It’s June 14, 1998, the Utah Jazz lead the Chicago Bulls 86-85 with the final seconds ticking off the clock in game six of the NBA Finals. The Jazz are seconds away from forcing game seven, while the Bulls are seconds away from their third straight NBA Championship and sixth in eight years. Michael Jordan has the ball in his hands and, after a nifty move to get away from Byron Russell, he elevates and drains a jumper with 5.2 seconds left. The Bulls go on to win the game and the play simply becomes known as, “The Shot.”
Ever since that game, the question surrounding the play has been whether or not Jordan pushed off Russell to get the separation to take the shot or if Russell simply slipped amid a series of great moves by the greatest player on the planet. The refs certainly didn’t call a foul, but Jazz fans think they got hosed. Almost 20 years later, Jazz fans have gotten the acknowledgement they were looking for, even if it won’t change the outcome of the game.
In late January, while digressing from a more serious topic, Utah Supreme Court Chief Justice Matthew Durrant talked about the play and issued a ruling that Jordan did, in fact, push off before sinking the game-winning shot. Durrant went on to say that if anyone thought he didn’t have the authority to rule on the play, they should read the Utah Constitution. So, for those of you who are interested in this legal argument, you can read the constitution here. Regardless of the ruling, the play, considered one of the top plays in NBA Finals history, still stands and it is still a play that sent two franchises in two vastly different directions.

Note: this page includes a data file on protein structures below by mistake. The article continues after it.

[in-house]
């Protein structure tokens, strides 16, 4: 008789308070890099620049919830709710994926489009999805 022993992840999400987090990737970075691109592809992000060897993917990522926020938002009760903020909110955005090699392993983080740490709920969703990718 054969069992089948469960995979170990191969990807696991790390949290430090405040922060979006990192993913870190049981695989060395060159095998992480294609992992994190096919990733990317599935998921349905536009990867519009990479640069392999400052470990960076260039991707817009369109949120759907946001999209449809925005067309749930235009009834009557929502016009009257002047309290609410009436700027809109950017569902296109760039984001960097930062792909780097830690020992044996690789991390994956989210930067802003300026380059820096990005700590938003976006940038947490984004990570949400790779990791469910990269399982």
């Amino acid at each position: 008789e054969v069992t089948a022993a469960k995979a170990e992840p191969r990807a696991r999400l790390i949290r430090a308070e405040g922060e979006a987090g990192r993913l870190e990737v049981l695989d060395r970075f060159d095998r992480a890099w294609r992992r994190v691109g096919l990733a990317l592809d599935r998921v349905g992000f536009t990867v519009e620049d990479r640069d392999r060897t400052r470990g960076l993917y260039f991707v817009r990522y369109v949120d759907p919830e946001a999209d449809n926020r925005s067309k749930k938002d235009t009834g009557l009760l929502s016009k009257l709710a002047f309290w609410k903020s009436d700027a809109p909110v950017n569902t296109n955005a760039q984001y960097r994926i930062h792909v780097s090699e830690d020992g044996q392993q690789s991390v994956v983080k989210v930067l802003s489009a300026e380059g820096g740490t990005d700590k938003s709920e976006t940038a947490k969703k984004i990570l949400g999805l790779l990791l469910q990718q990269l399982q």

Even though the Jazz came out on the short end of the play and the series, for the second year in a row, they stayed near the top of the NBA mountain, reaching the postseason nine times over the final thirteen years that Jerry Sloan coached the team. For the Bulls, the 90s dynasty was quickly dissolved as Jordan and head coach Phil Jackson retired (both only for a short period of time) and Scottie Pippen went on to play for the Rockets, Blazers and Bulls once more before hanging it up. While Utah was contending most years, the Bulls fell to the bottom of the standings for several seasons, before Derrick Rose arrived and made them relevant again.
Jazz All-Stars Karl Malone and John Stockton eventually retired a few years later, considered two of the better players in the game to never win championships and Russell, after playing a few more years with the Jazz, bounced around the NBA and a semi-pro league before calling it quits in 2009. All this being considered, it is certainly fair to say that, “The Shot” didn’t exactly hurt Utah basketball too much, at least not right away, but it did mark the end of an era in Chicago.
A whole generation of superstars has come and gone, but Utah has not forgotten about “The Shot”. Sloan says he got over the loss fairly quickly, but Jazz fans still hold a grudge, blaming crooked refs and citing all kinds of stats to show that the Jazz could’ve and would’ve prevailed if there had been a game seven. While history can’t be changed, maybe Durrant’s ruling can bring some sense of vindication or closure to Jazz fans.